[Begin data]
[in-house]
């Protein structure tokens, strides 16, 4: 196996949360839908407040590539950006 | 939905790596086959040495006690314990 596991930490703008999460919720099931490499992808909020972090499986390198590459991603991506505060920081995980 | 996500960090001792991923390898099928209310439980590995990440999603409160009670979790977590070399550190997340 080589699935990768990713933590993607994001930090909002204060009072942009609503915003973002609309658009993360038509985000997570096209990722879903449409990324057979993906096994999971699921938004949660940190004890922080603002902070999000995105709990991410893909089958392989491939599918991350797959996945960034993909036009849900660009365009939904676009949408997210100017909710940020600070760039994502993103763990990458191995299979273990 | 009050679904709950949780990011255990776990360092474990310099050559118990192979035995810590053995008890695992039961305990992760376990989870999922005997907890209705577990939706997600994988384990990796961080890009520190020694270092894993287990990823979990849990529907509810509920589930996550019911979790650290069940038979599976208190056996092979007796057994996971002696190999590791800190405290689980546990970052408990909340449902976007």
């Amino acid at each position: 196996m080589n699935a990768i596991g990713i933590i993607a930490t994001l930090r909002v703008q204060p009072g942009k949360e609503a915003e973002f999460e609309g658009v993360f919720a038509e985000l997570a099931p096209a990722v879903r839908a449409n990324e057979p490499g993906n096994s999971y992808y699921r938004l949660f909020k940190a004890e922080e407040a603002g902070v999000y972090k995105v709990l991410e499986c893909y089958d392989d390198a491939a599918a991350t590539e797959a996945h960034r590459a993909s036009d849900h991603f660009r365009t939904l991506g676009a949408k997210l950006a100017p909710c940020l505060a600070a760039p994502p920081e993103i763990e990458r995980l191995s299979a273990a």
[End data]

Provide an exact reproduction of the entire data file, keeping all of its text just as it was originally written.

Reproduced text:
[in-house]
């Protein structure tokens, strides 16, 4: 196996949360839908407040590539950006 | 939905790596086959040495006690314990 596991930490703008999460919720099931490499992808909020972090499986390198590459991603991506505060920081995980 | 996500960090001792991923390898099928209310439980590995990440999603409160009670979790977590070399550190997340 080589699935990768990713933590993607994001930090909002204060009072942009609503915003973002609309658009993360038509985000997570096209990722879903449409990324057979993906096994999971699921938004949660940190004890922080603002902070999000995105709990991410893909089958392989491939599918991350797959996945960034993909036009849900660009365009939904676009949408997210100017909710940020600070760039994502993103763990990458191995299979273990 | 009050679904709950949780990011255990776990360092474990310099050559118990192979035995810590053995008890695992039961305990992760376990989870999922005997907890209705577990939706997600994988384990990796961080890009520190020694270092894993287990990823979990849990529907509810509920589930996550019911979790650290069940038979599976208190056996092979007796057994996971002696190999590791800190405290689980546990970052408990909340449902976007």
């Amino acid at each position: 196996m080589n699935a990768i596991g990713i933590i993607a930490t994001l930090r909002v703008q204060p009072g942009k949360e609503a915003e973002f999460e609309g658009v993360f919720a038509e985000l997570a099931p096209a990722v879903r839908a449409n990324e057979p490499g993906n096994s999971y992808y699921r938004l949660f909020k940190a004890e922080e407040a603002g902070v999000y972090k995105v709990l991410e499986c893909y089958d392989d390198a491939a599918a991350t590539e797959a996945h960034r590459a993909s036009d849900h991603f660009r365009t939904l991506g676009a949408k997210l950006a100017p909710c940020l505060a600070a760039p994502p920081e993103i763990e990458r995980l191995s299979a273990a």